Italian country decorating is done with great love and taste.
Below is an Italian designer's thumbnail sketch of rustic Italian decorating and
s-l-o-w Italian country living.
Italian home decor comes in many style varieties ...
... from antique Renaissance marbles and gilt furnishings to simple cotto floors and rustic straw-seated chairs.
This page is about the 'rustic end' of Italian country decor as it's done by 'regular' Italians.
For palazzo Italian decorating, please check out the pages on
Sonia & I studied together for a design B.A. in London (she made the most amazing
She grew up in the Italian regions of Calabria and
Tuscany. On this page, Sonia shares her personal memories of
Italian country decor and rustic living.
The Most Typical Elements Of Italian Country Decorating
The walls in Italian country homes are either whitewashed
or painted in warm earthy pastels (like apricot, for example).
Sometimes walls are painted or stencilled with abstract/floral patterns as well.
Framed pictures of saints on the walls, reminders of the Catholic
religion, are an important part of Italian country decor. (Click the link for a collection of
Wall Art Ideas!)
Interior textiles in Italian country style homes are mostly made
of cotton. Some bedcovers are thick damask weaves - whites, creams and yellows
are used in the summer, darker oranges and deep reds in the winter.
Bedlinen and table linen is generally white in Italian
country decorating, and often hand-embroidered in white (or in a pale color), with crochet lace borders.
Crochet cushions, table runners, blankets and bedcovers (mostly in white or ecru) are also typical in Italian country decor Have a look at this quaint drawing room in Assisi (Umbria):
The window treatments of Italian country homes pay tribute to the relentless summer heat: Many green-painted wooden shutters open
at the bottom and filter the light while allowing the air to come in. (Click the link for more information about
Tuscan Window Treatments
- most of it applies to Italian country decor in general.)
The photo above shows houses on the island(s) of Burano in the laguna of Venice.
You see, one has to get creative when it comes to letting airflow in and keeping the sun out!
You'll find more information about this on the page about Italian
Exterior Window Treatments.
However, Italians don't just spend the summer indoors, far from it. For example, an
afternoon nap (very important if you don't want to pass out in the heat)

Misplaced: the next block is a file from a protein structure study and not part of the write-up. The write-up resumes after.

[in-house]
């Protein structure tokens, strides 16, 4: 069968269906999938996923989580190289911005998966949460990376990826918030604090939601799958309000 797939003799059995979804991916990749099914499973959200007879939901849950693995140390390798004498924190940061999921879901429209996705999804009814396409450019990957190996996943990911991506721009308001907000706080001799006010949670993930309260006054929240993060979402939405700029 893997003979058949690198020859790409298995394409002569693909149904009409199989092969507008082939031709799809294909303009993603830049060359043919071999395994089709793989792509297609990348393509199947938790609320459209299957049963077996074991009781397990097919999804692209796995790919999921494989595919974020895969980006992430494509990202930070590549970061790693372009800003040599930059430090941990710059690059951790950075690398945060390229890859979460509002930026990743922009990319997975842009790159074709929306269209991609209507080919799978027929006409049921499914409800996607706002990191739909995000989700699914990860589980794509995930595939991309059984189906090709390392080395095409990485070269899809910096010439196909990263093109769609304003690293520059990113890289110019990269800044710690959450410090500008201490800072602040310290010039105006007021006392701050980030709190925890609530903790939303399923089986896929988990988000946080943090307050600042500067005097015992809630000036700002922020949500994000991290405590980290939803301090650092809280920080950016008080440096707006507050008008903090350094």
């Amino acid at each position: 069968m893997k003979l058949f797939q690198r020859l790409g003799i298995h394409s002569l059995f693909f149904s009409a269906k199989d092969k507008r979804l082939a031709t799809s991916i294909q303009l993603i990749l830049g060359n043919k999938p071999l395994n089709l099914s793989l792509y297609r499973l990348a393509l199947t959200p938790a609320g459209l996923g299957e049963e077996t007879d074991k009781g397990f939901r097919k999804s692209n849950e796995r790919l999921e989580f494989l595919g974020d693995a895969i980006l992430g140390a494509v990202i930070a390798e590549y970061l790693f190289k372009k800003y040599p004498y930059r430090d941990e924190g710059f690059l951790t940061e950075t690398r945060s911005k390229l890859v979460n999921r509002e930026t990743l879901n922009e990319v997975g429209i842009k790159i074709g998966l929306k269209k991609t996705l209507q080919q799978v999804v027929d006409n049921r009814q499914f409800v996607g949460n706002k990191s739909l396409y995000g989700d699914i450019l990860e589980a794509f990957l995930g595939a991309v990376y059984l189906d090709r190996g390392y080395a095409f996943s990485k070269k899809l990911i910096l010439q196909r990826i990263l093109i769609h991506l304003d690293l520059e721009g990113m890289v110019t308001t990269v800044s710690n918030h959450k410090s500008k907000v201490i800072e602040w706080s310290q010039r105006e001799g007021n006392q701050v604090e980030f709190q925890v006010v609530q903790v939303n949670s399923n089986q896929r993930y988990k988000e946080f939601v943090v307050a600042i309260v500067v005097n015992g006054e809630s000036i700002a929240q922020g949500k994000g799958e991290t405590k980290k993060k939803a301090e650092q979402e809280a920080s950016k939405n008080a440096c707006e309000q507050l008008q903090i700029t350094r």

is usually spent alfresco, on the veranda, under the
pergola. (In inclement weather, the snooze is enjoyed indoors on a
recliner chair upholstered in cotton fabric. Every Italian country home has
one or two of those!)
Materials For Italian Country Decor
Wood is an important feature in Italian country style homes,
with exposed beams as well as wooden furniture. But in this part of
the world you'll see more dark-stained woods than in the central
and northern parts of Europe.
Tuscan and Calabrian country style chairs usually have straw seats.
In old, traditional Italian country homes, the kitchen used to double (actually,
treble) as dining room and sitting room.
There was a large, brick-built open fireplace and brown
earthenware crockery. (But this isn't where the cooking is done any more - those fabulous Italian bean dishes are now created on gas stoves.)
You can see that the Italian country kitchen above (right) has flagstones as flooring. These were usually made of locally sourced stone and came either as large slabs or in smaller squares.
Fired clay is an alternative for floors: lighter terracotta or unglazed,
deep Bordeaux red cotto tiles. In the photo below (left), they're
interspersed with little marble squares for a more elegant type of flooring.
There are two more options for flooring in Italian country decor: Firstly, ceramic
tiles reminiscent of Italian Renaissance design (see the example in the
living room photo from Assisi, above).
Secondly, there's terrazzo, a
composite type of flooring made of recycled marble offcuts (or other hard materials, like granite or glass). You can see finely ground terrazzo tiles in the photo at the top of this page, and a chunkier version next to the cotto tiles above (right).
Comment from Renate
Sonia, I just had this fantasy of sitting under a
pergola outside an old Italian stone
cottage, overlooking the Tuscan countryside after a good day's work, my
friends around the table, platefuls of great food, candles, and a bottle of
chianti. (I wish...)
Wishes do come true! I've just returned from a two-week work assignment to Tuscany.
And I have to admit ...
... before I went, I used to smile about all those people who want to
own a house in Tuscany if it's the last thing they do. Now I'm one of them ;-)
I've also taken loads of
pictures to make sure I can pass all my latest Italian country decorating info on to you.
You'll see what I mean when you read some of the chapters on
Alternatively, you could of course keep yourself entertained with one or two of these books about
Italian country decorating, or do a little more research into European country decor (below):
What is it that actually makes a style
(Rustic ideas for use in Italian country decorating.)
The page on Country
Style Decorating shows how to get the look of a country home while
living downtown (and not a single exposed beam in sight ;-)
Find rustic decorating ideas for a country style
Room, choose the perfect country style
or get creative with your country
Neutral Color Schemes - The
Book: Learn about neutral color palettes and how you can use them for Italian country decorating.
Understand what makes neutral color schemes look their best, and what happens when you inject 'real'
color into neutral color palettes. It's FREE!!
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